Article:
Because he now reached a broad audience, Mike experienced the downsides of the “wisdom of the crowds” before me. Hate comments and trolling would, of course, become commonplace on social media in the years to come. It wasn’t a new phenomenon, either; popular newsgroups and forums in the 1980s and 1990s had attracted plenty of shitposters and trolls. But the attacks did perhaps feel more personal, since blogs were so closely tied to the personality of an individual. Certainly Mike thought so.
He also thought bloggers themselves were beginning to leave nasty comments. “I think there’s a trend toward people, non-anonymously, getting more vicious in their blogging and in their comments,” he said, which brought the topic back to what the “core values” for bloggers were. In the discussion that followed, various people told stories of their own experiences with trolls. But there was no resolution or answer to the question whether the core values of bloggers were beginning to erode.
I didn’t think this was a useful discussion, and even if I had been called upon (which I wasn’t), I didn’t have a good troll story to tell. So I began to tune out, checking my blog stats and tech.memeorandum while the debate raged on. I was also hanging out in the IRC backchannel, where many of my fellow introverts were chatting. In this way, BloggerCon was just the same as Supernova—if you lose interest in a session, there’s always your laptop to look at.
Eventually, Mike changed the topic to something that was front and center for emerging pro bloggers like me: conflicts of interest. He wanted to explore the more subtle ways that this can influence a blogger. “What if I’m investing in a company, and I’ve disclosed that, but they have a competitor?” he said. “Or, you know, just the subtle ways that we can all push things we like and not push things we don’t like—where’s the line there?”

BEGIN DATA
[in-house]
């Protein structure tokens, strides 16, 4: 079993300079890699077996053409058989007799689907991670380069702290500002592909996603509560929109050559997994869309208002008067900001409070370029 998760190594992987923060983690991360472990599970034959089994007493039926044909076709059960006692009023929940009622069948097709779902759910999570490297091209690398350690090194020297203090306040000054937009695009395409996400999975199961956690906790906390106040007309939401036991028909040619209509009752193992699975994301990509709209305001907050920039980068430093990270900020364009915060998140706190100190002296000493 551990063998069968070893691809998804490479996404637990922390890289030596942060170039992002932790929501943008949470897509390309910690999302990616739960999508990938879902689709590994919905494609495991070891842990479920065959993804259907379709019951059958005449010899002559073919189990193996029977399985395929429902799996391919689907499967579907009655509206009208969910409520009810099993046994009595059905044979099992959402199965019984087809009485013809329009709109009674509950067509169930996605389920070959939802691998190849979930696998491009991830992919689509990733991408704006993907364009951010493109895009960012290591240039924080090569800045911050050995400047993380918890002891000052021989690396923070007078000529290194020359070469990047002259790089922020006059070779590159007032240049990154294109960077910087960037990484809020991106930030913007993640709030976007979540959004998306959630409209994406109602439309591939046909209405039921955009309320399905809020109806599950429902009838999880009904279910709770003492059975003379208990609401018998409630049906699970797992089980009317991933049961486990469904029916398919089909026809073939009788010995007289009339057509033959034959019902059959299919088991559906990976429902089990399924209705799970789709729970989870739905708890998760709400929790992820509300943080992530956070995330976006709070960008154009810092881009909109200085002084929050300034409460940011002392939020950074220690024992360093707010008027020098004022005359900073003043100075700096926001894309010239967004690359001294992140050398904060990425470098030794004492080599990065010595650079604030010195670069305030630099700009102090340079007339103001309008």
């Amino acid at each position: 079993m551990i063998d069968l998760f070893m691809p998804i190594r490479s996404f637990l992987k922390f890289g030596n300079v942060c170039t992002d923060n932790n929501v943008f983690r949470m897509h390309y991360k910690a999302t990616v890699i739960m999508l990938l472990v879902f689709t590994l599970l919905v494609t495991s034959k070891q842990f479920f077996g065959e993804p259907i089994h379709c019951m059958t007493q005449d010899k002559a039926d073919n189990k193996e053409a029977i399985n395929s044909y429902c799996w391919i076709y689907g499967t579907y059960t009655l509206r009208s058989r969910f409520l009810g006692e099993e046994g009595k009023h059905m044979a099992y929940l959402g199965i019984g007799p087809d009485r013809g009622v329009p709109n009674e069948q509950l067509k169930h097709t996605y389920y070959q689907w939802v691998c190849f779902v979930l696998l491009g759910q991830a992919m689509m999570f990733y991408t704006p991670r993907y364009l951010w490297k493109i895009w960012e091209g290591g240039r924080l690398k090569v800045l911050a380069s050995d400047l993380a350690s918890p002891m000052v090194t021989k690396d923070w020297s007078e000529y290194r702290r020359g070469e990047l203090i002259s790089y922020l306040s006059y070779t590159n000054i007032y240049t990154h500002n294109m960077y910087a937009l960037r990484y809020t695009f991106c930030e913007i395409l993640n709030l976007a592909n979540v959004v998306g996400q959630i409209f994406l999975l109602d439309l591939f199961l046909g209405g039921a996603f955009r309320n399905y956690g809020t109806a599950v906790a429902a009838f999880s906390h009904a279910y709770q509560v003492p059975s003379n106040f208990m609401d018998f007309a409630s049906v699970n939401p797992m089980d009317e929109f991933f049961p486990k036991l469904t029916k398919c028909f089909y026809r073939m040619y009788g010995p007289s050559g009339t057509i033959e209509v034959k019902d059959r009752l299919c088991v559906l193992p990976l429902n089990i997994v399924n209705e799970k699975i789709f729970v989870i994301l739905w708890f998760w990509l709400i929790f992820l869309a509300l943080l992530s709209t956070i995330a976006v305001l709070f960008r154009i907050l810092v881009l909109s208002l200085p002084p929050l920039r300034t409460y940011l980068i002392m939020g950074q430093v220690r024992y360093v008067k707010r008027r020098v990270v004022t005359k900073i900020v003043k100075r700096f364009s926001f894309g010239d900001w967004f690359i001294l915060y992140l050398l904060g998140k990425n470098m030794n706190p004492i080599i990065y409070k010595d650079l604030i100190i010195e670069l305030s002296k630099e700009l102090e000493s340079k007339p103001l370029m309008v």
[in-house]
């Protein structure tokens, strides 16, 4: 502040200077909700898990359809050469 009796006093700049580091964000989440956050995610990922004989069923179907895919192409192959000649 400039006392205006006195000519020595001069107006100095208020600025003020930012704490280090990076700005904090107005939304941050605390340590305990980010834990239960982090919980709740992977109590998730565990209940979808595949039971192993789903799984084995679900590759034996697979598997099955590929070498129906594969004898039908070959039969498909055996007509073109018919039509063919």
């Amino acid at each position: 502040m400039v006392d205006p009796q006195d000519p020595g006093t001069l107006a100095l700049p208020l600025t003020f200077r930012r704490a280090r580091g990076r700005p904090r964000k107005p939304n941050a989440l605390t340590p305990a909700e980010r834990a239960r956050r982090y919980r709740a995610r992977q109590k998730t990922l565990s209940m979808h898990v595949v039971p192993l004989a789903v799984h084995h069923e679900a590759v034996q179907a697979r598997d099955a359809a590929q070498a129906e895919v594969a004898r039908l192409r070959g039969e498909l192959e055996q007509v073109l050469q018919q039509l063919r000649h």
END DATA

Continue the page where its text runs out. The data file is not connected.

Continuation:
This was something I would grapple with in the coming months, as I landed new sponsors. Zoho was in the web office space and Pageflakes was in start pages—two product categories that I loved to write about. If anything, I ended up trying to avoid writing about my sponsors; over the following years, I wrote more often about Google Docs than Zoho, and Netvibes more than Pageflakes. In retrospect, I was perhaps a little unfair on my sponsors when it came to editorial.
Blog boys at BloggerCon; from left to right: Gabe Rivera, me, Steve Gillmor, Doc Searls, Marc Canter, Dave McClure, Mike Arrington; photo by Mike
The prevailing wisdom of the BloggerCon attendees was that bloggers should be very transparent: if you are writing about a topic where you might’ve been influenced by a sponsor, or even a friendship, then disclose it. But my ZDNet editor Dan Farber had an even deeper cut. “You have to know in your heart whether you’re being honest, and [that] you’re preserving your integrity, because that’s all you have,” Dan said. “You blow that away, you’re done—you’re finished.” Om Malik, another longtime journalist turned blogger, had said a similar thing earlier in the session.
As RWW began turning into a media business over the rest of 2006, those words from “proper journalists” (a phrase I used a fair bit back then) were my guiding star. Integrity was the key—whether it was how you communicated on your blog and via comments on other blogs or how you dealt with conflicts of interest. We could talk about core values at an unconference until the cows came home, but ultimately a blogger only had one person to answer to: themself.